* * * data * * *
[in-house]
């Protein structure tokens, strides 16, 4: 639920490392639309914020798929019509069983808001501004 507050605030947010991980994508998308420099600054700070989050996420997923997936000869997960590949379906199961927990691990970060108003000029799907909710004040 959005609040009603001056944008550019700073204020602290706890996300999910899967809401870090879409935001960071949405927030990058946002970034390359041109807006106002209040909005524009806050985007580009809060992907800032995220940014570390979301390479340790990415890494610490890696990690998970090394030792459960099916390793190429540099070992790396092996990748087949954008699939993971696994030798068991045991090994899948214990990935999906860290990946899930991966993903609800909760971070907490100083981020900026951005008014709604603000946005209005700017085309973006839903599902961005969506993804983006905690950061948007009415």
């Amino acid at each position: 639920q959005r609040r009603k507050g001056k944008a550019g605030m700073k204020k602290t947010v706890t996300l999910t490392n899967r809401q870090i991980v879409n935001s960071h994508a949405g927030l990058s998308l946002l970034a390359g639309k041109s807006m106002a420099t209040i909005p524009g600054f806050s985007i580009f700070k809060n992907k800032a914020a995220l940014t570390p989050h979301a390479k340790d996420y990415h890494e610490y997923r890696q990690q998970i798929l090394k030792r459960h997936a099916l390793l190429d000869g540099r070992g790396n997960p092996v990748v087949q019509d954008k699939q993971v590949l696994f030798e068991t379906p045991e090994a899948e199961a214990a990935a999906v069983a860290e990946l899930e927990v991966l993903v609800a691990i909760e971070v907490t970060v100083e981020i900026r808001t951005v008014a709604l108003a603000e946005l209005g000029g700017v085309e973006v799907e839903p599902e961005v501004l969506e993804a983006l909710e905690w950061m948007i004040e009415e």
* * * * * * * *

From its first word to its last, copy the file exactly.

[in-house]
């Protein structure tokens, strides 16, 4: 639920490392639309914020798929019509069983808001501004 507050605030947010991980994508998308420099600054700070989050996420997923997936000869997960590949379906199961927990691990970060108003000029799907909710004040 959005609040009603001056944008550019700073204020602290706890996300999910899967809401870090879409935001960071949405927030990058946002970034390359041109807006106002209040909005524009806050985007580009809060992907800032995220940014570390979301390479340790990415890494610490890696990690998970090394030792459960099916390793190429540099070992790396092996990748087949954008699939993971696994030798068991045991090994899948214990990935999906860290990946899930991966993903609800909760971070907490100083981020900026951005008014709604603000946005209005700017085309973006839903599902961005969506993804983006905690950061948007009415």
């Amino acid at each position: 639920q959005r609040r009603k507050g001056k944008a550019g605030m700073k204020k602290t947010v706890t996300l999910t490392n899967r809401q870090i991980v879409n935001s960071h994508a949405g927030l990058s998308l946002l970034a390359g639309k041109s807006m106002a420099t209040i909005p524009g600054f806050s985007i580009f700070k809060n992907k800032a914020a995220l940014t570390p989050h979301a390479k340790d996420y990415h890494e610490y997923r890696q990690q998970i798929l090394k030792r459960h997936a099916l390793l190429d000869g540099r070992g790396n997960p092996v990748v087949q019509d954008k699939q993971v590949l696994f030798e068991t379906p045991e090994a899948e199961a214990a990935a999906v069983a860290e990946l899930e927990v991966l993903v609800a691990i909760e971070v907490t970060v100083e981020i900026r808001t951005v008014a709604l108003a603000e946005l209005g000029g700017v085309e973006v799907e839903p599902e961005v501004l969506e993804a983006l909710e905690w950061m948007i004040e009415e």